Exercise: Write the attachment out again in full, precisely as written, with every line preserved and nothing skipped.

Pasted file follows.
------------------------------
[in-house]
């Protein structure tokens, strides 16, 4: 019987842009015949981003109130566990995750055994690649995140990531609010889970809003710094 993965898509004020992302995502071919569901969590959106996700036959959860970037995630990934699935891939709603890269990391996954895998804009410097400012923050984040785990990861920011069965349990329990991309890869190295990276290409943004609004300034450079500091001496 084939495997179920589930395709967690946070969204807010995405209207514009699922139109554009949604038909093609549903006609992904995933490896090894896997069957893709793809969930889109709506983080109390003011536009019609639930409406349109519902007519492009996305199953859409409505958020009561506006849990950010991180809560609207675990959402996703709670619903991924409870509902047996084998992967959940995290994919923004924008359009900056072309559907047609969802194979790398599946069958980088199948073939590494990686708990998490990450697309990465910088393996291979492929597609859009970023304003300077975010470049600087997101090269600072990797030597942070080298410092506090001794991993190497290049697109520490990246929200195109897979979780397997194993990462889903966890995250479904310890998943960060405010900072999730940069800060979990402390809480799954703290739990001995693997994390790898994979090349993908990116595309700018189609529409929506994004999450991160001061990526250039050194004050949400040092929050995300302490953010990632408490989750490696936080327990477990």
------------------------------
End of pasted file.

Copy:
[in-house]
């Protein structure tokens, strides 16, 4: 019987842009015949981003109130566990995750055994690649995140990531609010889970809003710094 993965898509004020992302995502071919569901969590959106996700036959959860970037995630990934699935891939709603890269990391996954895998804009410097400012923050984040785990990861920011069965349990329990991309890869190295990276290409943004609004300034450079500091001496 084939495997179920589930395709967690946070969204807010995405209207514009699922139109554009949604038909093609549903006609992904995933490896090894896997069957893709793809969930889109709506983080109390003011536009019609639930409406349109519902007519492009996305199953859409409505958020009561506006849990950010991180809560609207675990959402996703709670619903991924409870509902047996084998992967959940995290994919923004924008359009900056072309559907047609969802194979790398599946069958980088199948073939590494990686708990998490990450697309990465910088393996291979492929597609859009970023304003300077975010470049600087997101090269600072990797030597942070080298410092506090001794991993190497290049697109520490990246929200195109897979979780397997194993990462889903966890995250479904310890998943960060405010900072999730940069800060979990402390809480799954703290739990001995693997994390790898994979090349993908990116595309700018189609529409929506994004999450991160001061990526250039050194004050949400040092929050995300302490953010990632408490989750490696936080327990477990």